Models in restructured F1 financing

Bernie Ecclestone has always been very keen to keep the big players in F1 on his side and thus gave them more money than the smaller team. It achieved what he wanted to achieve at the time. Now that the big teams are no longer supporting his every move, there seems little point in maintaining this system and so he is now telling people that he thinks he might change that in the future. We all know that the big teams can afford to live without the money and that it has always been a system designed to dampen down opposition, but it is also just Bernie laying down some groundwork for the renegotiation of the commercial agreements that must be done by the end of 2020, when the current deals run out. This is clearly all it is and, at the same time, he cannot throw it all away because he as a deal with Renault that stretches beyond the other deals so that is going to be a bit of a fly in the ointment. So, it is highly unlikely that there will be no benefits for the teams that have been around longest, but at the same time threes little chance that anyone is going to stomp off because there is no other form of motor racing that provides the same that F1 does. People make a big fuss about WEC, but as we have seen with the GT class at the recent Le Mans 24 Hours, the system can be manipulated and politics can override proper levels of competitiveness. It may sound odd to say that F1 is a level playing field, but in this respect it is true. To be fair, offering teams equal money is logical because historical achievement and loyalty to the sport is rewarded in other ways, with better sponsorship and more merchandising. Ferrari is trapped in F1 inasmuch as the sport provides all of its advertising and so pulling out really isn’t any option – and they know it.

So what does it all mean if this ends up being the case? Well, we have to guess to some extent because of the secrecy that surrounds the sport. However, we can say with some certainty that Ferrari gets five percent off the top of the F1 revenues, before any other division of money. This is worth about $90 million a year. There are then historical payments that are worth around $60 million (give or take) and there is a thing called the Constructors’ Championship Bonus Fund that divides around $135 million between the big teams. Ad all this up and that means that there will be another $285 million available for distribution. If all goes to plan this sum will rise in the next few years as the overall revenues rise (if indeed they do). Rights now the top 10 teams share around $850 million, divided into two “Columns”. The first is based on the teams’ commitments to appear and is shared equally and the second is based on performance with the percentage scale being 19 percent for the winner, 16 percent for the second placed teams and then 13 percent, 11 percent, 10 percent, nine percent, seven percent, six percent, five percent and four percent for the 10th placed team. This means that the spread of payments ranges from $81 million to $17 million. The status of the 11th team remains unclear but seems to be a one-off lump sum of no more than $10 million in total.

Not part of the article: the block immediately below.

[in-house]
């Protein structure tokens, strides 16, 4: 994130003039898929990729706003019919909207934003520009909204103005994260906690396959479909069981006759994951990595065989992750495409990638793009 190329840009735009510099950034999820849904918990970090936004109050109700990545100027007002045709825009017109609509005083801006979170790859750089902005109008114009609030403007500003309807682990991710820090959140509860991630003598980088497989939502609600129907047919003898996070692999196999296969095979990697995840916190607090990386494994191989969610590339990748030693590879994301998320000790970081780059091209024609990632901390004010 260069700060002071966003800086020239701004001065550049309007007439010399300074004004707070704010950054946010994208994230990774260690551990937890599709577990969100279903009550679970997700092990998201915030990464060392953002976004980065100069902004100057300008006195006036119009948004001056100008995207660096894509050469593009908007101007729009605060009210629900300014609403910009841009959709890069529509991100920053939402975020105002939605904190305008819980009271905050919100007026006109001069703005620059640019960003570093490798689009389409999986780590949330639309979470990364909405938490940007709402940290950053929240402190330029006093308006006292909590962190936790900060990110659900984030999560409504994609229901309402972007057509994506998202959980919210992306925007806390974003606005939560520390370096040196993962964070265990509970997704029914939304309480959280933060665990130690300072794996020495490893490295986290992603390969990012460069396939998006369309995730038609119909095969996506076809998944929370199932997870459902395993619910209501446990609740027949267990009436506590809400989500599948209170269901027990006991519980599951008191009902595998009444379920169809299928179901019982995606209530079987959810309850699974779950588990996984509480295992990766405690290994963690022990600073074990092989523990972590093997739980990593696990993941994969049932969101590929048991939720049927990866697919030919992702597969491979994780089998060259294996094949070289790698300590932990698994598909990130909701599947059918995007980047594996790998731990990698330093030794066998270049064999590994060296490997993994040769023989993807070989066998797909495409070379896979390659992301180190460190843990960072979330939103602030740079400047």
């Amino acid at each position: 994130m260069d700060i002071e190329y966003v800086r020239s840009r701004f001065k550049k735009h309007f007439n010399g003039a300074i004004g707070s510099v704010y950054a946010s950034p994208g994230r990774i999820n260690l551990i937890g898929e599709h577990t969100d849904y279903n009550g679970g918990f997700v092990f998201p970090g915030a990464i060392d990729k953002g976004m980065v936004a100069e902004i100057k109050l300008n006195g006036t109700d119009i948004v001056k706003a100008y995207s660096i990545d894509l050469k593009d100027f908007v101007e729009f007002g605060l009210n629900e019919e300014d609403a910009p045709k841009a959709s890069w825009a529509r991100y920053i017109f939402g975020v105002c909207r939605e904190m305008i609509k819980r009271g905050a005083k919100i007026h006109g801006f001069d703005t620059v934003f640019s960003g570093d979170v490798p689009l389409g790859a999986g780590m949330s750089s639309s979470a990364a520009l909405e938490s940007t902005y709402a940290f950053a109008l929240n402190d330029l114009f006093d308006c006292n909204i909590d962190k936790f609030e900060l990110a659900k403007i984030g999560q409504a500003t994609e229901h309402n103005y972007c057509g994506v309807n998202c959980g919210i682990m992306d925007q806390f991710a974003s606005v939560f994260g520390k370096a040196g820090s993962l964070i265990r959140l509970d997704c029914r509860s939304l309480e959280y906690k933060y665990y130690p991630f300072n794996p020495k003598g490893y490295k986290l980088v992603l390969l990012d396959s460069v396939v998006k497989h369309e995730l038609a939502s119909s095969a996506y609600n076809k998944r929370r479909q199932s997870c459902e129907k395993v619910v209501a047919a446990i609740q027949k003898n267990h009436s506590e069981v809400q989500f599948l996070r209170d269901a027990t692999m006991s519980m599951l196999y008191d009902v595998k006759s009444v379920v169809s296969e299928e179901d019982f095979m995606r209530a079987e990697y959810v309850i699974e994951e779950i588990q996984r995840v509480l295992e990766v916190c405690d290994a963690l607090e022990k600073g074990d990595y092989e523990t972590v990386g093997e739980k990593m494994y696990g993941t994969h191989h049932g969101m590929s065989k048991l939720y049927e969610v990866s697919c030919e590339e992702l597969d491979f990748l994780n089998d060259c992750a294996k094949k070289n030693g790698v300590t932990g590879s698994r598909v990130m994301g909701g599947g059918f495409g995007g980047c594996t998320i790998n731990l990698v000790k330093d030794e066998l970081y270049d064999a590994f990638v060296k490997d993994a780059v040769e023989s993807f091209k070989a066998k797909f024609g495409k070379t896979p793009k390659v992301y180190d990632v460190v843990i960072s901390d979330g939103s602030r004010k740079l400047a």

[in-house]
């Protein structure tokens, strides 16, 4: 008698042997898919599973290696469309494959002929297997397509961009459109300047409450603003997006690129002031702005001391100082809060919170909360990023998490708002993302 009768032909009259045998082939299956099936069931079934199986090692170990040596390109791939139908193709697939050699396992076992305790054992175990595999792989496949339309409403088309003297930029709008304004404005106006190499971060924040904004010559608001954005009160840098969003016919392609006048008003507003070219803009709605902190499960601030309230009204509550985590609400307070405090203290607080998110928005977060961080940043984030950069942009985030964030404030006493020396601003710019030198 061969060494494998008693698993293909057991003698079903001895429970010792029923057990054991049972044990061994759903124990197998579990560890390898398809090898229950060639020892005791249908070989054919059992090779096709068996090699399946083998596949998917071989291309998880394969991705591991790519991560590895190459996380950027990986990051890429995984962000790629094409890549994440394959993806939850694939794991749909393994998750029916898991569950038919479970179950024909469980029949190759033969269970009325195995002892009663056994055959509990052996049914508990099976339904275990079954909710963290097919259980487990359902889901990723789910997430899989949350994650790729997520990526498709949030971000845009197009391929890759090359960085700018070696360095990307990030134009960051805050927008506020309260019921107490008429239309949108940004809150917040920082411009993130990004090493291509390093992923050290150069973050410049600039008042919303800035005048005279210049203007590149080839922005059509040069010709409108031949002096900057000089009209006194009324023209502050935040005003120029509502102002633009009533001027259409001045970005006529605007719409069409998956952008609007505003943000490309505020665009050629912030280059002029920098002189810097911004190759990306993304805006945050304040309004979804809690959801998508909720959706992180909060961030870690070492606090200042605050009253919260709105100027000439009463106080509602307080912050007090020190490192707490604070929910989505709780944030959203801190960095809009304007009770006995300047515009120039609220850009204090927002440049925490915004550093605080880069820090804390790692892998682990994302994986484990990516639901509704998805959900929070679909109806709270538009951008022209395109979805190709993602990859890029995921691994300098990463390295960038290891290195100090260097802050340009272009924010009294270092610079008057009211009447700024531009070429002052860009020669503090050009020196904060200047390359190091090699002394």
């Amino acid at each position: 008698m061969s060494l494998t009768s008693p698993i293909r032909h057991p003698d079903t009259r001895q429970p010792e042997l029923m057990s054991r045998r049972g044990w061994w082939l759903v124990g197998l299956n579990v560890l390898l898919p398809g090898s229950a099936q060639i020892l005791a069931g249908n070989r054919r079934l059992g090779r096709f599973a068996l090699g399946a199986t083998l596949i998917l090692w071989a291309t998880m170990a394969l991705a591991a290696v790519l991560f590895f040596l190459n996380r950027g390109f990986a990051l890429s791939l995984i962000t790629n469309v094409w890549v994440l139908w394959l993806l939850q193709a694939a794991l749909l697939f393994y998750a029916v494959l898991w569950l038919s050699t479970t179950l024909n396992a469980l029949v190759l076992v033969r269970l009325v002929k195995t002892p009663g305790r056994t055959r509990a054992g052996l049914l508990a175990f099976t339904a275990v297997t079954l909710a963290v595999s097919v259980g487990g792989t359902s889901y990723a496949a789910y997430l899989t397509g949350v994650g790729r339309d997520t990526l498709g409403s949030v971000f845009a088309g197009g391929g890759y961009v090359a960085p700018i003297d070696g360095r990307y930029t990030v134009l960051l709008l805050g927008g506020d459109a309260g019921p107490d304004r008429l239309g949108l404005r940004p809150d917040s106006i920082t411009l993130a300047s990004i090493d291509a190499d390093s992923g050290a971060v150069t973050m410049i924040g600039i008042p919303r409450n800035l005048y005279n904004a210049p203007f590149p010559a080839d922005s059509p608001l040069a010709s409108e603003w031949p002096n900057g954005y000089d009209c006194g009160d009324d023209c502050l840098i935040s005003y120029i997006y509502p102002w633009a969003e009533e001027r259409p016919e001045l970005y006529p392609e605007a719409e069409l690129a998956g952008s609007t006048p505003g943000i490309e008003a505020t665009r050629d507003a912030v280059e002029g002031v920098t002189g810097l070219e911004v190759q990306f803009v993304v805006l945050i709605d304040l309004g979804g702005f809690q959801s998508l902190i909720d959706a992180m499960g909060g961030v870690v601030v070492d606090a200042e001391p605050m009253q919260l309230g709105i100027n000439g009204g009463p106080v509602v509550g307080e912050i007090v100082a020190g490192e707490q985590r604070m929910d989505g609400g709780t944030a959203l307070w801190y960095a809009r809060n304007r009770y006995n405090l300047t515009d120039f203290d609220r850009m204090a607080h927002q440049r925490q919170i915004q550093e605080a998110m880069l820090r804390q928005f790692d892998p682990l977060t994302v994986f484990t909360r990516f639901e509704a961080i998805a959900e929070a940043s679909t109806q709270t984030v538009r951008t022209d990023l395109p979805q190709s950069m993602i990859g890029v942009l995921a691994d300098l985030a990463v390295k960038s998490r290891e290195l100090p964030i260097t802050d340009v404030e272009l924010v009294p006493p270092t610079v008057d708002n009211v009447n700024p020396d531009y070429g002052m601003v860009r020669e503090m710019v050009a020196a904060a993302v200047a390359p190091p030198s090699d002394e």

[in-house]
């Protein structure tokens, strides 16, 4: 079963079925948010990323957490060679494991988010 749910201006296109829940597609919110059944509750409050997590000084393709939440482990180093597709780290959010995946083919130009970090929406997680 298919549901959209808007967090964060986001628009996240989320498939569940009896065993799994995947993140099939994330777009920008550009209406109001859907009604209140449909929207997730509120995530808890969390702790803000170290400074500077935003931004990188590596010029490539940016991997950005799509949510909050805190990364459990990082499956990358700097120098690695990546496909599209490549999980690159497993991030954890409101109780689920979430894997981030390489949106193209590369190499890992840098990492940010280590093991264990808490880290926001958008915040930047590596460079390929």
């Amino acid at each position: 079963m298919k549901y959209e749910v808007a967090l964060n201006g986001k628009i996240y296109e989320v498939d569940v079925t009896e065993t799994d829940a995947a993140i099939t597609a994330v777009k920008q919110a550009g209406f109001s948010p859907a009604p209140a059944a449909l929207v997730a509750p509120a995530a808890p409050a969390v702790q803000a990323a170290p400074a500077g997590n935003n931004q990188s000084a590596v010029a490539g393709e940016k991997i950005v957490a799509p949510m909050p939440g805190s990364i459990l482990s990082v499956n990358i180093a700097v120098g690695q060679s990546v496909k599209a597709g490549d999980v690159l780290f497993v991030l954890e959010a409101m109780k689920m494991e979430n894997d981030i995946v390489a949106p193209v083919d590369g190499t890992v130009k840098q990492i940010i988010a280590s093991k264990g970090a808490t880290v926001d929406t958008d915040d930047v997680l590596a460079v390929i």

Logically, if there is an additional $285 million available, this would go back into the pot and, knowing Bernie, giving the Formula One shareholders more money as well. This would mean that the teams would get an additional $142.5 million to be divided between them. That would mean that half the money would go into the Column 1 fund and the other half into Column 2. That would hike the Column 1 money for each team from around $42 million to just short of $50 million per team. In Column 2 that would mean that the champions would get $95 million (an increase of $14 million) and the 10th team would get $20 million (an increase of $3 million). Overall, therefore, the biggest team would get $145 million rather than the current situation which means the biggest teams get $200 million or more, while the smallest teams would get $70 million rather than $60 million.

Now, the team’s will probably argue that the shareholders should not get more than they have today and indeed most teams will want a further reduction in the promoter’s share, which would be around $900 million based on today’s figures. This is entirely reasonable because the promoters do not do anything that deserves that kind of money. They don’t even promote.

Thus while Bernie’s pronouncement sounds reasonable enough, it really would not make much of a difference to the teams. Now, if the promoter’s slice were to be reduced to a more reasonable 15-20 percent of the overall figure, things would be very different. Just a few quick calculations reveal the following. Rather than the fund being $900 million, it would be $1.35 billion. That would mean Column 1 payments would be increased to $67.5 million per teams and the Column 2 numbers would range from $128 million to $27 million. Thus with the promoter taking only 25 percent (still a pretty high figure) the budget range would be $195 million to $94 million. That would mean that with some sponsorship thrown in most of the teams would have financial security and if they would agree a budget cap of, say, $150 million a year, a lot of them would be profitable businesses worth a great deal as sports franchises.